Scientific breakthrough to protect TB vaccine against heat

Scientists working on a new tuberculosis (TB) vaccine, effective in humans and cattle, have achieved a major step forward by showing that a TB antigen and vaccine adjuvant can be protected from heat damage. 

The technique, which has been developed at the University of Bath, prevents these crucial vaccine components from spoiling outside a fridge.

Researchers say it presents a “big step forward” in helping to develop thermally stable vaccines for livestock by making vaccines that don’t need to be kept in the fridge, making it cheaper for farmers to vaccinate their stock.

How the technique works

Ensilication, a method developed at the University of Bath, “shrink-wraps” vaccine proteins in position using layers of silica that build up into a cage around the molecules – so they don’t unravel when exposed to temperatures that would usually break them down.

See also: 5 ways to improve TB control in the UK

The proteins are held in place until they are ready to be removed from the silica cage and delivered.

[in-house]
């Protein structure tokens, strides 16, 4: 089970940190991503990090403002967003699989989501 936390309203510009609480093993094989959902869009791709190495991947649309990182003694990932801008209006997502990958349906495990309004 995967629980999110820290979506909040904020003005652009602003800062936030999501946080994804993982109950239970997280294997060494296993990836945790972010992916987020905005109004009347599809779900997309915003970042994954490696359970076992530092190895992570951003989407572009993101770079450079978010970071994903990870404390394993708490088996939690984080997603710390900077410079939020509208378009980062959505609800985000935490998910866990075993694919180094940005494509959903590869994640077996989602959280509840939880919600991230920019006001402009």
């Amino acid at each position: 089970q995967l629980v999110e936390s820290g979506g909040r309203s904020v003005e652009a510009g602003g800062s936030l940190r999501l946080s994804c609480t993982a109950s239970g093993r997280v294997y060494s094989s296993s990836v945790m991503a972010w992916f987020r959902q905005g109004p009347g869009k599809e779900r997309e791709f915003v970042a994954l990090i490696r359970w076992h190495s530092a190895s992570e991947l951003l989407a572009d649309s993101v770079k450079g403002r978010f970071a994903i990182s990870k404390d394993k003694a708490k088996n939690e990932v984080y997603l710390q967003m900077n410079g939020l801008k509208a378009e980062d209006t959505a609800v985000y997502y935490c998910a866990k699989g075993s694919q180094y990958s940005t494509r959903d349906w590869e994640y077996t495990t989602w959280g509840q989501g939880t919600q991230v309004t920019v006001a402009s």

The research team from the Departments of Biology & Biochemistry and Chemistry first demonstrated that the TB antigen ag85b and a vaccine fused with the adjuvant protein Sbi are sensitive to breaking down outside of refrigerated temperatures.

They then proved these vaccine components were protected from heat damage when ensilicated and kept on a shelf at room temperature for long periods of time without loss of structure and function.

This is the first time ensilication has been used to improve the thermal stability of proteins in a vaccine setting, after proof-of-principle work using model proteins.

Researchers say ensilication could be used for many different kinds of vaccines.

The study is published in Scientific Reports and was funded by the Biotechnology and Biological Sciences Research Council (BBSRC).

First author Ayla Wahid, added: “To make the vaccine as effective as possible, it needs to be thermally stable – or, in other words,  not spoil outside of a fridge – which is why we’re really encouraged by these results. Cold-chain storage leads to a lot of wastage and expense that could be avoided by ensilication.”